It’s become an all too routine in Austin and the rest of Chicago’s West Side—a tragic shooting death of a young person and outrage from the community, followed by some kind of community response.

The Aug. 7, peace march organized by Austin community leaders in response to the killing of Ashley Hardman, 19, in July drew hundreds of people. Hardman was struck in the back of head on July 2. Her killer remains at large. A reward is being offered to anyone offering information about her death.

“So many futures have been aborted at the hands of senseless violence,” said Austin pastor, Rev. Ira Acree of Greater St. John Bible Church, prior to last Wednesday’s march. “It is time we challenge every aspect of our community to put down the guns. We have already lost many of our best and brightest. The madness must stop.”

Attending the march were Hardman’s friends and family, including her mom, Tiffany Hardman. Ashake Banks, the mother of 7-year-old Heaven Sutton who was shot and killed in June 2012, also attended the march — the two mothers walked hand-and-hand at one point.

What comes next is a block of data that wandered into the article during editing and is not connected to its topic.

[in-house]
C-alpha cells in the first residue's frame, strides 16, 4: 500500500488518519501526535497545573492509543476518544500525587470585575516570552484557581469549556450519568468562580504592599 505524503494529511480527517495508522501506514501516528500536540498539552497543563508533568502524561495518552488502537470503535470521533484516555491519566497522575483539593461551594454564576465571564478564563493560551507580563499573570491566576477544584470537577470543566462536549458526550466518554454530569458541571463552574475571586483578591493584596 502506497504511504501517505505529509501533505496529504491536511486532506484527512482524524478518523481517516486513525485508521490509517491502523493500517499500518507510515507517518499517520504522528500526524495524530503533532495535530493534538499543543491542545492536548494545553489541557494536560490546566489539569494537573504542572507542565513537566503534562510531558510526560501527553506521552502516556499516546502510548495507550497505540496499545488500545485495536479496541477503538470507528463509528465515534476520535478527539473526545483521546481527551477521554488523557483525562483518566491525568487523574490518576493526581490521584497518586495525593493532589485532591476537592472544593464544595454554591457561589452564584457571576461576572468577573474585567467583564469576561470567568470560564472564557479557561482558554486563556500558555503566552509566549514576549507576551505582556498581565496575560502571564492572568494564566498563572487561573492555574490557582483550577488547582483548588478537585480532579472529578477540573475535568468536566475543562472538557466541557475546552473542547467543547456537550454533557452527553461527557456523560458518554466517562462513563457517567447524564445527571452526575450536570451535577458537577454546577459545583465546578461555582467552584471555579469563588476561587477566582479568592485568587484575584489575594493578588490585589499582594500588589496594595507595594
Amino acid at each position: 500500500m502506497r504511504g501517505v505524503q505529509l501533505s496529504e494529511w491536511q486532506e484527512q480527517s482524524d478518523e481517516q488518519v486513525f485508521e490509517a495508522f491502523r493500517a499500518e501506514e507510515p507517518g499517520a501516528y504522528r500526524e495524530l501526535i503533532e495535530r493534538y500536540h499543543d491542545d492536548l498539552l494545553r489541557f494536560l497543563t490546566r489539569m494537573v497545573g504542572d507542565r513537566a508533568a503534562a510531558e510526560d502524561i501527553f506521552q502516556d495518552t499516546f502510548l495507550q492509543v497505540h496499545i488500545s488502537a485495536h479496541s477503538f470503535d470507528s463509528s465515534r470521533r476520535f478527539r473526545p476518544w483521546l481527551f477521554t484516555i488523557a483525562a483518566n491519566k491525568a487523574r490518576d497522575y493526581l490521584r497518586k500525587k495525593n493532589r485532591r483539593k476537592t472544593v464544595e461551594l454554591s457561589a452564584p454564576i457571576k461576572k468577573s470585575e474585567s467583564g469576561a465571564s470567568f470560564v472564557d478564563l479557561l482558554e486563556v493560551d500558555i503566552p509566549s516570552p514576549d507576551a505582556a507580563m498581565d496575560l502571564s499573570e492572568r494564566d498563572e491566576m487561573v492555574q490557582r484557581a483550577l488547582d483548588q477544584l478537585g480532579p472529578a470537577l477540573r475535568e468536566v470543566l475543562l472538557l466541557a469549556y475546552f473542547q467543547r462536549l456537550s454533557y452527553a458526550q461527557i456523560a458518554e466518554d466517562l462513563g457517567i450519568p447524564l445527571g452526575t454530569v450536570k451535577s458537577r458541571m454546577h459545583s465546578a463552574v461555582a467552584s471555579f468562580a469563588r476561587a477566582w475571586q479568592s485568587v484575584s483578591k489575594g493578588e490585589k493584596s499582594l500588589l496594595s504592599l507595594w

Plans are to hold a march and prayer vigil every Wednesday this month at 6:30 p.m.

“We cannot afford to lose anymore Hadiya Pendletons, Heaven Suttons and Ashley Hardmans,” Acree said, also refereeing to 15-year-old Pendleton, who was killed on the South Side just days after performing with her classmates at Obama’s inauguration in January 2012.

Acree is urging members of the community to attend this month’s marches and vigils, which will start at Greater St. John, 1256 N. Waller.

Call police concerning information and award.

Church offers college scholarships

Greater St. John Bible Church hosted its annual college scholarship concert on Aug. 3. Twenty-five students received scholarships ranging from $500-$1000.

The 12th annual event took place at JLM Abundant Life Center, 2622 W. Jackson. Greater St. John has awarded more than $160,000 scholarships to college-bound students.

“I’m very proud of the fact that our church members and partners have not allowed their financial challenges to stop them from investing in education,” Acree said in a press release.